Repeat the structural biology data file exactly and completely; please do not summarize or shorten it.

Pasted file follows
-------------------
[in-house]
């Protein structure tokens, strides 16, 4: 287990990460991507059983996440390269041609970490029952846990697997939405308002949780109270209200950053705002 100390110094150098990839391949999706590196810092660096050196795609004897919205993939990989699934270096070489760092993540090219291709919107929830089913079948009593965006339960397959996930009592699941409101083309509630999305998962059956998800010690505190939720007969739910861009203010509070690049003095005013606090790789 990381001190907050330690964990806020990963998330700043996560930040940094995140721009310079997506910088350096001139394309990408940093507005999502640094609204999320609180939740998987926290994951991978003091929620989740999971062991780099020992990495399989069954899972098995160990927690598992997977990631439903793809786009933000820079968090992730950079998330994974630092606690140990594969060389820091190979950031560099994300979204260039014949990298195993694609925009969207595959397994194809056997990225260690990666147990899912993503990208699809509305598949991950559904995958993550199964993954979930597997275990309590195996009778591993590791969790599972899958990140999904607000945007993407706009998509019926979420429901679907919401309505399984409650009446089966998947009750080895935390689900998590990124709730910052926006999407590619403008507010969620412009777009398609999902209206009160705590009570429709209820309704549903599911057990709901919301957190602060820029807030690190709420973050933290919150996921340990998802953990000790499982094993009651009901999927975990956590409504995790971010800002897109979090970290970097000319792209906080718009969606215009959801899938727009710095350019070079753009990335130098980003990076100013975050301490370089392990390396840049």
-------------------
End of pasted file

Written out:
[in-house]
């Protein structure tokens, strides 16, 4: 287990990460991507059983996440390269041609970490029952846990697997939405308002949780109270209200950053705002 100390110094150098990839391949999706590196810092660096050196795609004897919205993939990989699934270096070489760092993540090219291709919107929830089913079948009593965006339960397959996930009592699941409101083309509630999305998962059956998800010690505190939720007969739910861009203010509070690049003095005013606090790789 990381001190907050330690964990806020990963998330700043996560930040940094995140721009310079997506910088350096001139394309990408940093507005999502640094609204999320609180939740998987926290994951991978003091929620989740999971062991780099020992990495399989069954899972098995160990927690598992997977990631439903793809786009933000820079968090992730950079998330994974630092606690140990594969060389820091190979950031560099994300979204260039014949990298195993694609925009969207595959397994194809056997990225260690990666147990899912993503990208699809509305598949991950559904995958993550199964993954979930597997275990309590195996009778591993590791969790599972899958990140999904607000945007993407706009998509019926979420429901679907919401309505399984409650009446089966998947009750080895935390689900998590990124709730910052926006999407590619403008507010969620412009777009398609999902209206009160705590009570429709209820309704549903599911057990709901919301957190602060820029807030690190709420973050933290919150996921340990998802953990000790499982094993009651009901999927975990956590409504995790971010800002897109979090970290970097000319792209906080718009969606215009959801899938727009710095350019070079753009990335130098980003990076100013975050301490370089392990390396840049």